Arthur S. Burdick
There is no one more popular or better known in Postville,
Iowa, than Arthur S. Brudick, who for the past twelve years has
been the faithful and efficient postmaster of that place of which
he is a native son, born July 18, 1875. He has been identified
throughout his entire life with the interests of that locality,
where he attended the public schools as a boy, worked at various
occupations and served an apprenticeship in the office of the
Postville Review. He also took a course at Valder Business
College to round out his education. Shortly after the death of
his father, who was then postmaster of Postville, he was
appointed to that office, having the unique distinction of being
the youngest man ever called upon to fill such a position by
presidential appointment. Mr. Burkick was first appointed by
President McKinley, was reappointed by President Roosevelt and
received his third appointment at the hands of President Taft.
Conscientious, capable and painstaking, he is accurate in the
performance of his duties and accommodating in his ways with the
public. He is intensely loyal to Postville, and has taken an
active part in various enterprises which have gained for his city
the reputation of a live and progressive community.
Mr. Burkick is a son of William Nelson Burdick, without mention of whom no history of Allamakee county would be complete. One of the pioneer editors of this district, the father was a man of more than local fame, for his influence in politics and journalism was felt throughout the state, especially among newspaper men, and he war readily recognized as one of the strongest and most able editorial writers in Iowa. His command of English, his clear thought and fearless expression marked him as one of the great writers of the country press and it is not too much to say that for many years Postville was largely known throughout the state of Iowa as the home of Burkick, of the Postville Review. Mr. Burkick was born near Buffalo, New York, in 1835, and migrated with his family to Illinois when still a youth, later coming to Iowa and settling near West Union. Later he removed to New Oregon, Howard county, at a time before the railroad had penetrated that section and all supplies were brought by team from McGregor. When the railroad came Mr. Burdick removed with other inhabitants of New Oregon to the new town of Cresco, of which he became the first postmaster and where he began his remarkable career as a publisher, editing the Howard county Times. He later published the Winneshiek County Register and in 1875 moved to Postville, purchasing the Review and there beginning the work which gained him such a reputation among the thinking people of the state.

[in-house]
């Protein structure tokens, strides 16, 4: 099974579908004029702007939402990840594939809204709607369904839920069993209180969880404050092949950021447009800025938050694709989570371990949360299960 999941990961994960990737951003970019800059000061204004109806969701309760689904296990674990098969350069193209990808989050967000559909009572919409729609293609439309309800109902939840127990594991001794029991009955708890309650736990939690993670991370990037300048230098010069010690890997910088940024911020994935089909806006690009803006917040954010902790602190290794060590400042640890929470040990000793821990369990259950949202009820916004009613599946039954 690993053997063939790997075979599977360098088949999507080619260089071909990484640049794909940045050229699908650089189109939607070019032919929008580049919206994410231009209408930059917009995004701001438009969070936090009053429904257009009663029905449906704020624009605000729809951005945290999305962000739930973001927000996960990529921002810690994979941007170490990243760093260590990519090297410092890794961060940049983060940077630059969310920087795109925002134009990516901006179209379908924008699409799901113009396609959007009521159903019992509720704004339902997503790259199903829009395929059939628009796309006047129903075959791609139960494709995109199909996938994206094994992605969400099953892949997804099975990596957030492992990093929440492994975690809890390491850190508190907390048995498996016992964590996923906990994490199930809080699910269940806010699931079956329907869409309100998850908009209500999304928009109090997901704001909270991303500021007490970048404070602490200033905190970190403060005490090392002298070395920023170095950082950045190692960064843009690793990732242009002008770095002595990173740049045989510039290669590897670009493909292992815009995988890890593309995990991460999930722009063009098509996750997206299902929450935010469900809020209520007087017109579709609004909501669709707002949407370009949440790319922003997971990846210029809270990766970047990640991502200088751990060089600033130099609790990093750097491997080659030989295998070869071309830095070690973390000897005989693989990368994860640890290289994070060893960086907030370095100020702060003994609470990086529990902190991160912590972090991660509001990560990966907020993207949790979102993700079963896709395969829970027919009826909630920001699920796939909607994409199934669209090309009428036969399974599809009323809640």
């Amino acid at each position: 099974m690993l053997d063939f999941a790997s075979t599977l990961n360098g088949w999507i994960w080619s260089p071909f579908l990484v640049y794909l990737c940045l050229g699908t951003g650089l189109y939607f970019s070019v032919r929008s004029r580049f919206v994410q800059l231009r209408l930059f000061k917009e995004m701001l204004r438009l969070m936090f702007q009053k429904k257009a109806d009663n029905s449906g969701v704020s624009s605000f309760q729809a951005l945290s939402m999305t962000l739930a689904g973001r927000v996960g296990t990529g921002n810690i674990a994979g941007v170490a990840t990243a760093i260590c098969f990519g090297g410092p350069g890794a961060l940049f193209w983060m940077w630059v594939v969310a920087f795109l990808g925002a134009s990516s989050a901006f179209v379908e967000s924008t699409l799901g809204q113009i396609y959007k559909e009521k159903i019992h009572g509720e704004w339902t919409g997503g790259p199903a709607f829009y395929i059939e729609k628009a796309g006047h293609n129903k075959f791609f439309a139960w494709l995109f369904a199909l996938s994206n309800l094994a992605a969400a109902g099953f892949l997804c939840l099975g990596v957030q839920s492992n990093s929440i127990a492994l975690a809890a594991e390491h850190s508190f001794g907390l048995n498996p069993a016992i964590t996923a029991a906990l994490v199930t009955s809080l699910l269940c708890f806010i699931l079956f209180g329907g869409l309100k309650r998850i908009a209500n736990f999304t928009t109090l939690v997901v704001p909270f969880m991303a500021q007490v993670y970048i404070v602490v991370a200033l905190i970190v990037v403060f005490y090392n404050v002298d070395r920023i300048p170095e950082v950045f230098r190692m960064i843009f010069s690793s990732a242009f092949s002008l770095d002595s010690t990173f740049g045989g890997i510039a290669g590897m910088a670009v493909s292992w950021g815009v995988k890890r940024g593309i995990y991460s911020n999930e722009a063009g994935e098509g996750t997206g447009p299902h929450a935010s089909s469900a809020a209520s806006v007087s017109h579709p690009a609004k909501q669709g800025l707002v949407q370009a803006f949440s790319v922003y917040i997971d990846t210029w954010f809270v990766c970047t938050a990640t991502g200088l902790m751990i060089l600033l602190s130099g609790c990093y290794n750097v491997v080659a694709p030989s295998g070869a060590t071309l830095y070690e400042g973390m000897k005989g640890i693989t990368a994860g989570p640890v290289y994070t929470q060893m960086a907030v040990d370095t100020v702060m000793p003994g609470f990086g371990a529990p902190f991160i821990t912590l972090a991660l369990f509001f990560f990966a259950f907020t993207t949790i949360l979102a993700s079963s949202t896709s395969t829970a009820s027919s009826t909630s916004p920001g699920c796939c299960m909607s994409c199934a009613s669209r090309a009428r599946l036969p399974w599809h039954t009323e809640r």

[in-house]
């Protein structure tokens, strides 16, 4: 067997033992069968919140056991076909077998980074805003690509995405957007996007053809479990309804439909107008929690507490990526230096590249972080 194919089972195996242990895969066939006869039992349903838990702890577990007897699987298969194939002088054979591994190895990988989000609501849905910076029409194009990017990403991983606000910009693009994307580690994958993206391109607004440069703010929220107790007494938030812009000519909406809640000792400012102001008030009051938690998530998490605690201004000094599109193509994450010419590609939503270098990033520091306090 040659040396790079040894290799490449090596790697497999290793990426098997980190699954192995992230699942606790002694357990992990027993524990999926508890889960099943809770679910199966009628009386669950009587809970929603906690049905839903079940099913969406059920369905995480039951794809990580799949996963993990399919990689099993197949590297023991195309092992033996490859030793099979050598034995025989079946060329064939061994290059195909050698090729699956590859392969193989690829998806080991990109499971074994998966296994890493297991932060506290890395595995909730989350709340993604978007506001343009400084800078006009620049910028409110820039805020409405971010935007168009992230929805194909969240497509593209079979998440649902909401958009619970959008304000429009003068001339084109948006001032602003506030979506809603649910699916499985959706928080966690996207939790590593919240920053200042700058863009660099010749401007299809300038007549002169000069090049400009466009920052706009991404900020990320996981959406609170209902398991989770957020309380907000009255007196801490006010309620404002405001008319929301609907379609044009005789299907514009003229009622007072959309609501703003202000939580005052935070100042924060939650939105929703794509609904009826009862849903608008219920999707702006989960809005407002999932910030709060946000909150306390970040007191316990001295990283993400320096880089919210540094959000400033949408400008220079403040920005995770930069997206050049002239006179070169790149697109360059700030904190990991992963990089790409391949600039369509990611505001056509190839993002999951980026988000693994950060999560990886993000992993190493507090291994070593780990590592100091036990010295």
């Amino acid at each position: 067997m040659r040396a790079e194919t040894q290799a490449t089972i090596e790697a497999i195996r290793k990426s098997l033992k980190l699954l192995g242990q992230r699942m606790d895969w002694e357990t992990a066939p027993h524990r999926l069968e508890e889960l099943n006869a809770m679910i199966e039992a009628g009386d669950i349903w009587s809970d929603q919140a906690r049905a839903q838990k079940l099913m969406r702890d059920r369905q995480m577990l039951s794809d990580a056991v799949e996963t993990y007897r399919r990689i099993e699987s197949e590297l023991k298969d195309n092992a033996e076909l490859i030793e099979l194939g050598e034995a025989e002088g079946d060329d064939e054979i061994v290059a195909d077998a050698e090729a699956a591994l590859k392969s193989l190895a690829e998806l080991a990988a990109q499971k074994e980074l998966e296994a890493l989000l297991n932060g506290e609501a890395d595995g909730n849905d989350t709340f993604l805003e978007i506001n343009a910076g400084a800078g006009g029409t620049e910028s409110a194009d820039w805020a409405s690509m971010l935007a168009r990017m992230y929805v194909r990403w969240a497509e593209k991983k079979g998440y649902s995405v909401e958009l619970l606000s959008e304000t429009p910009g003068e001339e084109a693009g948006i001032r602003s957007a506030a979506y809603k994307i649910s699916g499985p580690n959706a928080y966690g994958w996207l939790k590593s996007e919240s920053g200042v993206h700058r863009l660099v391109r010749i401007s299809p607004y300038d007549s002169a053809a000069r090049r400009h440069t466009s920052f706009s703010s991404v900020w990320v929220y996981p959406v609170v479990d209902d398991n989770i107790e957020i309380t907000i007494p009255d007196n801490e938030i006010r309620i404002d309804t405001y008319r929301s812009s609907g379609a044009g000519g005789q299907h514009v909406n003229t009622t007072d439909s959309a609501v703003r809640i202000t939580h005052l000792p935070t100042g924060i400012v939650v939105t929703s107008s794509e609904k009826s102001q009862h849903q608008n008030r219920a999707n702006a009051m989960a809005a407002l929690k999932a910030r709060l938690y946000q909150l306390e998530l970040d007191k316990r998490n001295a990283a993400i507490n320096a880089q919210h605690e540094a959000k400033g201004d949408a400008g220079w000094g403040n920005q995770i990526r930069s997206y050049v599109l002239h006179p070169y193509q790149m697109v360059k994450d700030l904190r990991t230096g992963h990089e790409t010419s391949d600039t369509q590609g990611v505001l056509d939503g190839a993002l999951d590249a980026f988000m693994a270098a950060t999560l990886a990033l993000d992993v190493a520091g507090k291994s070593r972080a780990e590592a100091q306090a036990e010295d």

While in Cresco W. N. Burkick was married to Miss Amy E. Halstead, the loving helpmate who survives him and who was to him such a loyal, helpful and intelligent coworker in all that he undertook. In 1897 he was appointed postmaster of Postville, a position which he filled most acceptably without relinquishing his editorial work until his death, which occurred in 1899. His memory is still revered and held dear by the people of Postville and hundreds of old-time friends in all parts of the state.
Arthur S. Burkick the subject of this review, was, on May 10, 1899, united in marriage to Miss Lillian Riley and their home has been blessed by a son, Edward, who is now a promising lad of thirteen years. A man of strongly marked character, Mr. Burkick has become a forceful element in the business and public life of his community where his sterling traits of character have won him the high regard and confidence of all who have had social or business relations with him. He is a loyal son of his native city, in the advancement and development of which he has been a serviceable factor and which he has served in an official capacity for so many years with faithfulness and with conspicuous ability.
-source: Past & Present of Allamakee County; by
Ellery M. Hancock; S. J. Clarke Pub. Co.; 1913
-transcribed by Diana Diedrich
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